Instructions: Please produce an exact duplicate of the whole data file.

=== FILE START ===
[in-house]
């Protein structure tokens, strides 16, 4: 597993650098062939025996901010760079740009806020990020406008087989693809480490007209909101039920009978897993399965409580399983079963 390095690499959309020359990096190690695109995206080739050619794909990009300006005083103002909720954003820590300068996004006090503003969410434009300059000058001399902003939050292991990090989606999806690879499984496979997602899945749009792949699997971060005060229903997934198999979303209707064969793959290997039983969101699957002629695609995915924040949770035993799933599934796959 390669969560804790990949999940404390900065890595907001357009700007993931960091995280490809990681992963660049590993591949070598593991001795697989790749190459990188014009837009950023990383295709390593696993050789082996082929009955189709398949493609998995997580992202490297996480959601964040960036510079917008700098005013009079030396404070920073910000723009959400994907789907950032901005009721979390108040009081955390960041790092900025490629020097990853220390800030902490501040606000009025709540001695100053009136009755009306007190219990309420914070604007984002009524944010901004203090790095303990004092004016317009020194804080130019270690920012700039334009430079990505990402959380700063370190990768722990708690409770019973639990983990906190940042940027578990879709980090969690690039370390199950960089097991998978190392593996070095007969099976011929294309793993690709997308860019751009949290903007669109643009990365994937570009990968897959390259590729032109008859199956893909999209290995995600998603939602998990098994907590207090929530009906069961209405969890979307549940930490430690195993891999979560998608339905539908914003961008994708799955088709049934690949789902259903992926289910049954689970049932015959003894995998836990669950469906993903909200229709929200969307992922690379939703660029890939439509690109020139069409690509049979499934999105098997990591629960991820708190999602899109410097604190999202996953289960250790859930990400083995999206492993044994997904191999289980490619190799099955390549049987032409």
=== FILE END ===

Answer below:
[in-house]
């Protein structure tokens, strides 16, 4: 597993650098062939025996901010760079740009806020990020406008087989693809480490007209909101039920009978897993399965409580399983079963 390095690499959309020359990096190690695109995206080739050619794909990009300006005083103002909720954003820590300068996004006090503003969410434009300059000058001399902003939050292991990090989606999806690879499984496979997602899945749009792949699997971060005060229903997934198999979303209707064969793959290997039983969101699957002629695609995915924040949770035993799933599934796959 390669969560804790990949999940404390900065890595907001357009700007993931960091995280490809990681992963660049590993591949070598593991001795697989790749190459990188014009837009950023990383295709390593696993050789082996082929009955189709398949493609998995997580992202490297996480959601964040960036510079917008700098005013009079030396404070920073910000723009959400994907789907950032901005009721979390108040009081955390960041790092900025490629020097990853220390800030902490501040606000009025709540001695100053009136009755009306007190219990309420914070604007984002009524944010901004203090790095303990004092004016317009020194804080130019270690920012700039334009430079990505990402959380700063370190990768722990708690409770019973639990983990906190940042940027578990879709980090969690690039370390199950960089097991998978190392593996070095007969099976011929294309793993690709997308860019751009949290903007669109643009990365994937570009990968897959390259590729032109008859199956893909999209290995995600998603939602998990098994907590207090929530009906069961209405969890979307549940930490430690195993891999979560998608339905539908914003961008994708799955088709049934690949789902259903992926289910049954689970049932015959003894995998836990669950469906993903909200229709929200969307992922690379939703660029890939439509690109020139069409690509049979499934999105098997990591629960991820708190999602899109410097604190999202996953289960250790859930990400083995999206492993044994997904191999289980490619190799099955390549049987032409």